Editorial Notes

[Editorial Notes] Searching for an end to the Naga conflict

Rooted in the politics of sub-nationalism, complexities of regional geopolitics and the evolving dynamics of counterinsurgency tactics, the Naga insurgency has defied a lasting solution.
By IASToppers
September 10, 2020

Contents

  • Introduction
  • What is Naga conflict?
  • Who are the Naga people?
  • How old is the Naga political issue?
  • When did the armed movement begin?
  • The peace efforts
  • What does the NSCN (IM) want?
  • Conclusion

Searching for an end to the Naga conflict

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Introduction:

Despite having huge strategic significance, India’s northeastern frontier has largely remained marginal in the country’s popular imagination as well as mainstream politics. The region has witnessed multiple crises including bloody insurgencies, but still lacks the emotional resonance of the Kashmir conflict due to geographical, cultural, and ethnic factors.

What is Naga conflict?

  • Naga conflict is considered by India to be an internal civil war and by the Nagas to be the self-defence of an independent people against an external aggressorin Nagaland.
  • Historically the Nagas were head-hunters which may have contributed to their independence throughout the waves of colonialism.
  • It is an extraordinarily complicated conflict whose management has involved a mix of violent response and bargaining.

Who are the Naga people?

  • The Naga people are various ethnic groups native to the northeastern India and northwestern Myanmar.
  • The groups have similar cultures and traditions, and form the majority of population in the Nagaland; with significant populations in Manipur, Arunachal Pradesh and Assam.

How old is the Naga political issue?

  • The British annexed Assam in 1826, and in 1881, the Naga Hills too became part of British India.
  • The first sign of Naga resistance was seen in the formation of the Naga Club in 1918, which told the Simon Commission to leave them alone to determine for themselves as in ancient times.
  • In 1946 came the Naga National Council (NNC) under the leadership of Angami Zapu Phizo, declared Nagaland an independent state on August 14, 1947.
  • The NNC resolved to establish a sovereign Naga state and conducted a referendum in 1951, in which 99 % supported an independent Nagaland.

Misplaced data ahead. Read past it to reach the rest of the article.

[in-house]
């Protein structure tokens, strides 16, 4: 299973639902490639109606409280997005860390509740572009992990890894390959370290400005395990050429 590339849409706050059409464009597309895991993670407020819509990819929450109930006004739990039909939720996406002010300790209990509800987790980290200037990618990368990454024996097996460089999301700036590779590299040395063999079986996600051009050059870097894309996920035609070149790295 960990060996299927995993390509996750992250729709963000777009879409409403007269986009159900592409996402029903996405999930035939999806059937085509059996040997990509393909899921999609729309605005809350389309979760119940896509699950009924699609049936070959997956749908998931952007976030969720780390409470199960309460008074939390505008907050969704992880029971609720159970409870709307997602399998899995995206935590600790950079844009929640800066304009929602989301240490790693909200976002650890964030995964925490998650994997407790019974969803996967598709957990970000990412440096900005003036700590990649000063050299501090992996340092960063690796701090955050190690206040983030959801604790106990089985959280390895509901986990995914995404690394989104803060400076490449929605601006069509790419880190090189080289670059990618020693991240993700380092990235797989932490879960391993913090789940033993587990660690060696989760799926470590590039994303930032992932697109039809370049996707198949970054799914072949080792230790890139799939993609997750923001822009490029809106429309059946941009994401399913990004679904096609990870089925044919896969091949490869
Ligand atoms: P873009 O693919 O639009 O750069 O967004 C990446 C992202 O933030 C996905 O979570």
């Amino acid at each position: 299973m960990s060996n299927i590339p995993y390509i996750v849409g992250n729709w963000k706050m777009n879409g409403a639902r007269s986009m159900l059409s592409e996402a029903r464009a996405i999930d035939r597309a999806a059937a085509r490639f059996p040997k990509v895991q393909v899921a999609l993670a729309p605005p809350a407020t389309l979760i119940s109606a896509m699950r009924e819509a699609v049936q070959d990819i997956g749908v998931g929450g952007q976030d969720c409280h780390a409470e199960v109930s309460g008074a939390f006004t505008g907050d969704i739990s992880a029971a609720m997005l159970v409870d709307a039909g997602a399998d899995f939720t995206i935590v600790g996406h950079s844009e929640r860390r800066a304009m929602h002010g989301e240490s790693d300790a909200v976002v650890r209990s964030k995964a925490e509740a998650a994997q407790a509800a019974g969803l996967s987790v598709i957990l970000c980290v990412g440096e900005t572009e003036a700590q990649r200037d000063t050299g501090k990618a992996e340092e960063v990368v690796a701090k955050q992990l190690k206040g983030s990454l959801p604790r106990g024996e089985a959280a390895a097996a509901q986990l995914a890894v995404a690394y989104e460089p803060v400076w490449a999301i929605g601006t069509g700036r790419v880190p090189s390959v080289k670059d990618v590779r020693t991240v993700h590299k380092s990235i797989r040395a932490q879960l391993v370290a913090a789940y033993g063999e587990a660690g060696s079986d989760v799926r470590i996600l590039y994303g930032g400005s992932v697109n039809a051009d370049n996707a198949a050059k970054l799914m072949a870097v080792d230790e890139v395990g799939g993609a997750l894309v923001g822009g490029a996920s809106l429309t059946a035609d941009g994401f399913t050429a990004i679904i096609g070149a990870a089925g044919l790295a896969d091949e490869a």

When did the armed movement begin?

  • In 1952 Phizo formed the underground Naga Federal Government (NFG) and the Naga Federal Army (NFA).
  • The Government of India sent in the Army to crush the insurgency and enacted the Armed Forces (Special Powers) Act.

The peace efforts:

  • In 1947, Assam Governor Sir Akbar Hyderi signed an agreement with moderates which was almost immediately rejected by Phizo.
  • In 1975, the government got a section of NNC leaders to sign the Shillong Accord, under which this section of NNC and NFG agreed to give up arms.
  • A group of about 140 members led by Thuingaleng Muivah, refused to accept the Shillong Accord and formed the National Socialist Council of Nagaland in 1980.
  • In 1988, the NSCN split into NSCN (IM) and NSCN (K) after a violent clash. While the NNC began to fade away, and Phizo died in 1991, the NSCN (IM) came to be seen as the mother of all insurgencies in the region.
  • The present central government and the NSCN-IM have been in peace talks with the Centre since the 1997 ceasefire, had signed a framework agreement 2015 which was claimed a historic achievement at that time. But a final accord has remained elusive since.

What does the NSCN (IM) want?

  • A Greater Nagalim comprising all contiguous Naga-inhabited areas, along with Nagaland. That included several districts of Assam, Arunachal and Manipur, as also a large tract of Myanmar.
  • The claims have always kept Assam, Manipur and Arunachal Pradesh wary of a peace settlement that might affect their territories.
  • The Nagaland Assembly has endorsed the Greater Nagalim demand – Integration of all Naga-inhabited contiguous areas under one administrative umbrella.
  • Recently, the NSCN-IM has demanded the removal of Nagaland Governor as the Centre’s interlocutor in the peace process, asking for affirmation of the 2015 framework agreement as being “alive in its original form”. 

Conclusion:

It is certain that to end the Naga conflict, a solution will have to be evolved from within, not externally imposed. Thus one way to satisfy the aspirations of different ethnic groups while protecting the boundaries of the existing states in India is to explore the option of cultural autonomy.

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